TORONTO – The Toronto stock market was slightly higher on the last trading day of 2012 with support from the resource sector in the wake of Chinese data that showed manufacturing growth in December at its strongest in 18 months.
But attention was mainly focused on Washington and attempts to head off automatic tax hikes and spending cuts due to click in at the start of the new year that could push the U.S. back into recession if they’re allowed to stand.
The S&P/TSX composite index gained 9.69 points to 12,325.81 while the TSX Venture Exchange was ahead 0.89 of a point to 1,202.73.
The Canadian dollar rose 0.07 of a cent to 100.42 cents US.
U.S. indexes were little changed as the U.S. teeters at the edge of the so-called “fiscal cliff” — despite weeks of partisan haggling between the Republicans who control the lower house of Congress and Democrats who control the White House and Senate. Any agreement must be passed by all three.
Both the House and Senate were on track to meet Monday, although there was no expectation that legislation could be approved by both houses by midnight, even if they reach a compromise. Instead, the best-case scenario would be pass it and have it ready for Obama to sign before much economic impact is felt.
The Dow Jones industrial was mainly flatlined amid a shortened session, up 7.51 points to 12,945.62, the Nasdaq rose 18.09 points to 2,978.4 while the S&P 500 index gained 4.09 points to 1,406.52.
New York markets close at 1 p.m. EST while the TSX closes at its usual time, 4 p.m.
Stock indexes have held up well throughout December with traders inclined to think that Republicans and Democrats would arrive at a compromise on cutting spending and raising taxes for top income earners by the end of this year.
Investors remain confident that some sort of deal will be reached, if not Monday then in the coming days or weeks. As a result, they think that the potential damage caused by higher taxes and spending cuts will be limited.
Still, the TSX is heading for a 2012 gain of only about three per cent, reflecting a slowing Chinese economy during much of the year and worries about how much of a hit the U.S. economy would take from steps to cut the huge American deficit.
The resource-based TSX has also been pressured by the ongoing government debt crisis in Europe, which has sent much of the 17-nation eurozone into recession.
More broadly-based U.S. markets have fared better with the Dow industrials up about 5.8 per cent. The tech-heavy Nasdaq is ahead 13 per cent, but off the highs of the year amid a drop of more than 20 per cent in Apple Inc. shares during the last quarter.
Copper prices rose as the HSBC China manufacturing Purchasing Managers’ Index rose to a final reading of 51.5, the best reading for the data since May 2011. The reading was an upward revision from the preliminary 50.9 result and an improvement from November’s PMI of 50.5.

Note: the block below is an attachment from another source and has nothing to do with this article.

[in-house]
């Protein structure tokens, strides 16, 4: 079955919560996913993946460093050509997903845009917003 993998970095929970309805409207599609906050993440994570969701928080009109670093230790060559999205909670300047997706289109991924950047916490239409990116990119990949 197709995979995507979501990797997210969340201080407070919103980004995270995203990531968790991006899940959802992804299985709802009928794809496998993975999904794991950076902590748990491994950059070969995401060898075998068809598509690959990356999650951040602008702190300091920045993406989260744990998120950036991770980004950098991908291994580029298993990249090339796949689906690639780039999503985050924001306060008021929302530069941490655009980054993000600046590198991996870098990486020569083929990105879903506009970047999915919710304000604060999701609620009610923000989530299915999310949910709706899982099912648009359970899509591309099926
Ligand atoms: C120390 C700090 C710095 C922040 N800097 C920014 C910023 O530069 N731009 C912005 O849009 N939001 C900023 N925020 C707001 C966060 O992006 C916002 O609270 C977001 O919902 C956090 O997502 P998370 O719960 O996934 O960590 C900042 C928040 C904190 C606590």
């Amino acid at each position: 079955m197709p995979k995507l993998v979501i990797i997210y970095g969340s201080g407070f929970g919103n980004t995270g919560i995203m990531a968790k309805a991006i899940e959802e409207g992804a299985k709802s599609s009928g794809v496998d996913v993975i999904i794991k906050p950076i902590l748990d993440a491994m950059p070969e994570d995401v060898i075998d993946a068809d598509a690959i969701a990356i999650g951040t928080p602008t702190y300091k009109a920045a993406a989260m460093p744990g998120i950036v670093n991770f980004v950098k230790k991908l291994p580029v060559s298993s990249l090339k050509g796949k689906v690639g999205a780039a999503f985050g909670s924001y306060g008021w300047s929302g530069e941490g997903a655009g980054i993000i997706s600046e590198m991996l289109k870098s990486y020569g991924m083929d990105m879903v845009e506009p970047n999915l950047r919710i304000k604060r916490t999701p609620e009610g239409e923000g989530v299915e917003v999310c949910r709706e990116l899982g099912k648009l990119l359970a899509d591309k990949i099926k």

The gains came amid “faster new business flows and the end of destocking,” said HSBC chief China economist Hongbin Qu.
“Such a momentum is likely to be sustained in the coming months, when infrastructure construction runs into full speed and property-market conditions stabilize.”
The March contract was up three cents to US$3.62 a pound. China is the world’s biggest consumer of copper, which is viewed as an economic barometer as it is used in so many applications.
The base metals sector rose 0.75 per cent as Turquoise Hill Resources (TSX:TRQ) rose nine cents to C$7.35 while First Quantum Minerals (TSX:FM) advanced 26 cents to $21.46.
Gold stocks also headed higher as bullion prices also improved with the March contract ahead $6.90 to US$1,662.80 an ounce. Goldcorp Inc. (TSX:G) climbed 40 cents to $35.85 while Iamgold (TSX:IMG) was ahead 18 cents to $11.16.
However, the energy sector was down slightly while oil prices slipped with the February contract on the New York Mercantile Exchange down 27 cents to US$90.53 a barrel.
Telecoms were the leading decliner with Telus Corp. (TSX:T) down 68 cents to $64.76.
European bourses were mixed with London’s FTSE 100 index down 0.47 per cent while the Paris CAC 40 rose 0.58 per cent.
Earlier in Asia, the picture was fairly subdued in those markets that were open — among others, markets in Japan and South Korea were closed for the New Year’s holidays.
Hong Kong’s Hang Seng, trading for a half-day, closed marginally lower while mainland Chinese stocks rose following the release of the HSBC report. Australia’s S&P/ASX 200 fell 0.5 per cent.
On the corporate front, CIBC (TSX:CM) has agreed to pay US$149.5 million to settle a claim with the Lehman Estate, which was set up after the collapse of a onetime Wall Street giant. The claims were filed against CIBC and numerous other financial institutions in September 2010, two years after the venerable investment bank Lehman Bros. went bankrupt.
The estate claimed CIBC was obliged honour a commitment made under an agreements before the September, 2008 collapse of the investment bank. CIBC shares slipped 59 cents to $79.96.
Bombardier Inc. (TSX:BBD.B) says it has an order to supply Germany’s Abellio Rail with 35 of its Talent 2 trains in a deal valued at US$226 million. Bombardier announced in a release Monday that it will supply 20 three-car and 15 five-car trains, with the vehicles due to enter service in December 2015. Bombardier shares were off one cent to $3.72.